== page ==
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Phytoremediation of 1,4-Dioxane by Hybrid Poplar Trees

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1,4-Dioxane (dioxane), a suspected carcinogen, is a persistent environmental pollutant that is difficult to remove from contaminated sites. This work investigated the feasibility of vegetative uptake as a site remediation alternative. In hydroponic studies, hybrid poplar cuttings (Populus deltoides × nigra, DN 34, Imperial Carolina) removed 23 mg/L dioxane rapidly. Within 9 days, a removal of 54.0 ± 19.0% was achieved. This removal corresponded to a transpiration stream concentration factor of 0.72 ± 0.07. Poplars also effectively remediated a dioxane-spiked soil (10 mg/kg). Only 18.8 ± 7.9% of the initial dioxane spike remained in planted soil after 15 days, compared with 72.0 ± 7.7% remaining in sterilized, unplanted soil. In both hydroponic and soil experiments, 76 to 83% of the dioxane taken up by poplars was transpired from leaf surfaces to the atmosphere, where it can be readily dispersed and photodegraded. These results suggest that phytoremediation is a viable alternative to remove dioxane from contaminated sites and should be considered for other hydrophilic contaminants.
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Keywords: 1,4-DIOXANE; HYBRID POPLARS; MINERALIZATION; PHYTOREMEDIATION; RHIZOSPHERE; TRANSPIRATION; TRANSPIRATION STREAM CONCENTRATION FACTOR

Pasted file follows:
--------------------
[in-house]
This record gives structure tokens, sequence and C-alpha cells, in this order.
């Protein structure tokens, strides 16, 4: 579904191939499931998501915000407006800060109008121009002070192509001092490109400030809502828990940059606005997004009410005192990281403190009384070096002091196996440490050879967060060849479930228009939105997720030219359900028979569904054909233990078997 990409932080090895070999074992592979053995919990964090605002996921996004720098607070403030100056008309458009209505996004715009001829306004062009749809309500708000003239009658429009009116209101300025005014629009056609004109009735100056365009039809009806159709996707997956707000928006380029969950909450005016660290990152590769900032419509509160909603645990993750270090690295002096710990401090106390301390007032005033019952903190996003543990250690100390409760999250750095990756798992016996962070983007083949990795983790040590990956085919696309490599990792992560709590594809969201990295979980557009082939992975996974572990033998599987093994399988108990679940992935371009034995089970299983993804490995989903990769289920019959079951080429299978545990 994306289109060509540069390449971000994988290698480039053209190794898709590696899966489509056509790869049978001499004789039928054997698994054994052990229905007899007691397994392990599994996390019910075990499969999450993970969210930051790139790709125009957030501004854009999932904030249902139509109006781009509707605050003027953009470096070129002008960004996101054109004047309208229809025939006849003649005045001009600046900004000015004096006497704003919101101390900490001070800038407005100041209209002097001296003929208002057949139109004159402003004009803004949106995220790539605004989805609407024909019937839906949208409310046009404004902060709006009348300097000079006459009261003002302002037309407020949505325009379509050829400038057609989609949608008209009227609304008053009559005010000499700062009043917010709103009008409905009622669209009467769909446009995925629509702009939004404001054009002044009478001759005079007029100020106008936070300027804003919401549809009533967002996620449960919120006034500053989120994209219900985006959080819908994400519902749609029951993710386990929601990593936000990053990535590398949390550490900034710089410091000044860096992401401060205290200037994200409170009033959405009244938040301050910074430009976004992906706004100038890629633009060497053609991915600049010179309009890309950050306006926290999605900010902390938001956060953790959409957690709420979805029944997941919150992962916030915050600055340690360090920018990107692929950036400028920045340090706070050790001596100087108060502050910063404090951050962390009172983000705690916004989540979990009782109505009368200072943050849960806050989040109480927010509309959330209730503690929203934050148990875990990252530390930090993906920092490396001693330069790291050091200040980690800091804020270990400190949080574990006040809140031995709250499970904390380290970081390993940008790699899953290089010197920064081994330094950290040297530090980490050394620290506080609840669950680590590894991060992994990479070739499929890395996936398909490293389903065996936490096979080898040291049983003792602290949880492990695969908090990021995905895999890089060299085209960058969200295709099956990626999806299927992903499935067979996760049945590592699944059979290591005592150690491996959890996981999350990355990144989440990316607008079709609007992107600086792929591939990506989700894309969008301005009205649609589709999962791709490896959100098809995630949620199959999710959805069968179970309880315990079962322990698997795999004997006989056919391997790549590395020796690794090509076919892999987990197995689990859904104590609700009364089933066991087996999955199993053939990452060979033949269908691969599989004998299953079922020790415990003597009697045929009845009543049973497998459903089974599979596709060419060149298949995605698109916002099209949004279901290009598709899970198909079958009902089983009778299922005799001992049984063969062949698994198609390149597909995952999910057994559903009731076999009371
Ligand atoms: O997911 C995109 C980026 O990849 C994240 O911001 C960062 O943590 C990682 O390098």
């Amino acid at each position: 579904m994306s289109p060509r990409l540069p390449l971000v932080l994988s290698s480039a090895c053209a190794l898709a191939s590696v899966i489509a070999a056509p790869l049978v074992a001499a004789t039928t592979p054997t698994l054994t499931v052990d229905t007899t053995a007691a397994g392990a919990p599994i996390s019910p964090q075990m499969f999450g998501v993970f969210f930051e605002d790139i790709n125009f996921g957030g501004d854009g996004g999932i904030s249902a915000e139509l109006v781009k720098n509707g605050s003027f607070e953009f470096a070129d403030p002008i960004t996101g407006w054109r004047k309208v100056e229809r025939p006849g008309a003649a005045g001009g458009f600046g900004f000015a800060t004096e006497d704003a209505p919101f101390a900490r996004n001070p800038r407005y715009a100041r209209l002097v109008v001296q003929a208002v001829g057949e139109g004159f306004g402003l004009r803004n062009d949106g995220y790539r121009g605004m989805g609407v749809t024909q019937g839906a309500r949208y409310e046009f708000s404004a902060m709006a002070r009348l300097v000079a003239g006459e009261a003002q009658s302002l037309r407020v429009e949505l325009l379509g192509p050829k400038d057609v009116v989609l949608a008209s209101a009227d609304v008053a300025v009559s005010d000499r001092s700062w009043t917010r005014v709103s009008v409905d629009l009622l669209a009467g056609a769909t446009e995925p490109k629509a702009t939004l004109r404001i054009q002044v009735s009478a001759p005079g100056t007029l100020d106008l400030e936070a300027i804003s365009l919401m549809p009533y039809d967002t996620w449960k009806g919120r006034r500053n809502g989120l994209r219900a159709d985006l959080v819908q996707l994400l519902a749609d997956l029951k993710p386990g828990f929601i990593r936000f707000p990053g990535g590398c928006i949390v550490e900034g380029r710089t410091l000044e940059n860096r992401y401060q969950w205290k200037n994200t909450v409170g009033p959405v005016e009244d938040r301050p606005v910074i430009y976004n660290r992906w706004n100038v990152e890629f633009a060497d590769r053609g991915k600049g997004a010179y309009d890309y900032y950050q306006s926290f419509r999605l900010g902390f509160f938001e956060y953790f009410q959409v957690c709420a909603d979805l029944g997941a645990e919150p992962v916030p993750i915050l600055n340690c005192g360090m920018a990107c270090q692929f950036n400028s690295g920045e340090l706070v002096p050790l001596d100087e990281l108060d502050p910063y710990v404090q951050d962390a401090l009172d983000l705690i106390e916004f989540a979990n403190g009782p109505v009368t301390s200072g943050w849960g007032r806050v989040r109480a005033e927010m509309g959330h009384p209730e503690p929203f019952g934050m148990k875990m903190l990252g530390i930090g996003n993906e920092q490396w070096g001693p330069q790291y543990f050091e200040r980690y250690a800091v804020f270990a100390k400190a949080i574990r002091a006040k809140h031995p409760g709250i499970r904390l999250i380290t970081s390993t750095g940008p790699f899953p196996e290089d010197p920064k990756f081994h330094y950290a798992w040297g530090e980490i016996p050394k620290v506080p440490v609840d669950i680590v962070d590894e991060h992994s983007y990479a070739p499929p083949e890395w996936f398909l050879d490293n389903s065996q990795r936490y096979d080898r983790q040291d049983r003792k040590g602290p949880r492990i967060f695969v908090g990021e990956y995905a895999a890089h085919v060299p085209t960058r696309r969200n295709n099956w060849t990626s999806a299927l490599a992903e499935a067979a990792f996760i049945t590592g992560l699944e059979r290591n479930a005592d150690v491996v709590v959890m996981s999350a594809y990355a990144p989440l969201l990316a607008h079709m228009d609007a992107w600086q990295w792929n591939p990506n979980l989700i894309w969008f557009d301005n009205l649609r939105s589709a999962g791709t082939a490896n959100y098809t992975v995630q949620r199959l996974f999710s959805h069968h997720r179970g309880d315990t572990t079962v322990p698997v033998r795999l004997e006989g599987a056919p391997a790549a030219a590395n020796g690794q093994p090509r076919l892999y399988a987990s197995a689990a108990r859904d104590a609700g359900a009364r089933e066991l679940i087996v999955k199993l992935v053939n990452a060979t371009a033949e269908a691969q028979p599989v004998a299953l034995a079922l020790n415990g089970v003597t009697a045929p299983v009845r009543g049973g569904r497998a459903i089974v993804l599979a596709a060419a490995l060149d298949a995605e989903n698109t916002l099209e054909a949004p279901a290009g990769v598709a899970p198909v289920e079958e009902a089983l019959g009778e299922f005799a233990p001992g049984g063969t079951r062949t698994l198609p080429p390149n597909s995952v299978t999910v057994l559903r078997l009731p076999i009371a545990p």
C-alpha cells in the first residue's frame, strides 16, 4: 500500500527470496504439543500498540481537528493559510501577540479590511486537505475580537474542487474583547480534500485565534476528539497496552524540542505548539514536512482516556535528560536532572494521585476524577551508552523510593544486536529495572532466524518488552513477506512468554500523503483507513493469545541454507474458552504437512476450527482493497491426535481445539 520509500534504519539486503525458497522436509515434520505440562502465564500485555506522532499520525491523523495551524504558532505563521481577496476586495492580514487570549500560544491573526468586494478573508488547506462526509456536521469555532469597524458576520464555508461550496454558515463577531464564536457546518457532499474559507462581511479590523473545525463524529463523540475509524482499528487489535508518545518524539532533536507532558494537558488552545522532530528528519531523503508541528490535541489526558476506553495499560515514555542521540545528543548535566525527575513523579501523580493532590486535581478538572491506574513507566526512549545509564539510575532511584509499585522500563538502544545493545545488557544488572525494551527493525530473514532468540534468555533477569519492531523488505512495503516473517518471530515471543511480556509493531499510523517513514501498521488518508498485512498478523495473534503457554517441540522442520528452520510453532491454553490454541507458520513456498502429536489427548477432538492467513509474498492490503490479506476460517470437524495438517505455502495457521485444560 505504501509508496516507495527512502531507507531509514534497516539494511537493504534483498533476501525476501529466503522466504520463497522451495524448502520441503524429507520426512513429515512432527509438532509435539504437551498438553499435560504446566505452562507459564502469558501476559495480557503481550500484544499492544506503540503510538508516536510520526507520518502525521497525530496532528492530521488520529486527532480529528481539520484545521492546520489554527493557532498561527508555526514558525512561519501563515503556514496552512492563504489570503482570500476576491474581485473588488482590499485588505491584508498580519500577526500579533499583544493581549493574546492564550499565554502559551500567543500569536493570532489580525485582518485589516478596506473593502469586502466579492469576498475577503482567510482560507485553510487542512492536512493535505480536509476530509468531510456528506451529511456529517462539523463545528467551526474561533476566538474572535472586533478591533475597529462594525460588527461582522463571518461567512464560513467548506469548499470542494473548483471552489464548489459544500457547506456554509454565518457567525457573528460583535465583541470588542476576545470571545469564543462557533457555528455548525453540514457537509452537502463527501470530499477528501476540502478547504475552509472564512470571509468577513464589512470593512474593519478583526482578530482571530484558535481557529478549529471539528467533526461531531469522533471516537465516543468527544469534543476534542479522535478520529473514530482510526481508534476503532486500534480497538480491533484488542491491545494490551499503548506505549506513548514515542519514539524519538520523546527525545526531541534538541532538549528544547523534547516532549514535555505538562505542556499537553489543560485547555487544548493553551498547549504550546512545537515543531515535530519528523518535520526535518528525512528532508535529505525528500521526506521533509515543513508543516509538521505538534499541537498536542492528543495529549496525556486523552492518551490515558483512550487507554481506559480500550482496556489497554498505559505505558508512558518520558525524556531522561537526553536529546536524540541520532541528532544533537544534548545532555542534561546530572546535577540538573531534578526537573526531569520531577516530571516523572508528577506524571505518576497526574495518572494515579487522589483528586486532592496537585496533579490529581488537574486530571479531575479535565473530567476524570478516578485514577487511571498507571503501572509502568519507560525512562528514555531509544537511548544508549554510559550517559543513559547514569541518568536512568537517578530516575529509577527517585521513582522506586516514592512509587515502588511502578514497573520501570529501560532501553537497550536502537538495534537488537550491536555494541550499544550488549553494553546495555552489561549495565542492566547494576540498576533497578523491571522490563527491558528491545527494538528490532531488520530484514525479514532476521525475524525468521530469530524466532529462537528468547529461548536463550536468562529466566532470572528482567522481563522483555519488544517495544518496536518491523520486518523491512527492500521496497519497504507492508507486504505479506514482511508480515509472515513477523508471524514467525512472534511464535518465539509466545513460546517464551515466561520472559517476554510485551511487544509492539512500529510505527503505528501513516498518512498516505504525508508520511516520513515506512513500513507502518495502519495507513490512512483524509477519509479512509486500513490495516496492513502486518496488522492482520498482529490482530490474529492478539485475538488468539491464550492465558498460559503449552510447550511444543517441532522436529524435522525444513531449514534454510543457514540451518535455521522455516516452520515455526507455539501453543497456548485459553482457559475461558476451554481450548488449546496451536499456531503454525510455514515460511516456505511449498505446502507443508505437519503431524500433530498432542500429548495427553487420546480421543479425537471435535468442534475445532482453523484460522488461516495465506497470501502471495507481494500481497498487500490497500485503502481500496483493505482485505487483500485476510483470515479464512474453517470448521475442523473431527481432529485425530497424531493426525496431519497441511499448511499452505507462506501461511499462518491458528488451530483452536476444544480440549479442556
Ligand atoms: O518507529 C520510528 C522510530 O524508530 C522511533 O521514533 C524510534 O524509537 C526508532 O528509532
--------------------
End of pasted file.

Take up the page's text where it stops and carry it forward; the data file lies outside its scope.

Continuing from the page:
Document Type: Research Article

Publication date: 2000-05-01

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    Water Environment Research (WER) publishes peer-reviewed research papers, research notes, state-of-the-art and critical reviews on original, fundamental and applied research in all scientific and technical areas related to water quality, pollution control, and management. An annual Literature Review provides a review of published books and articles on water quality topics from the previous year.

    Published as: Sewage Works Journal, 1928 - 1949; Sewage and Industrial Wastes, 1950 - 1959; Journal Water Pollution Control Federation, 1959 - Oct 1989; Research Journal Water Pollution Control Federation, Nov 1989 - 1991; Water Environment Research, 1992 - present.
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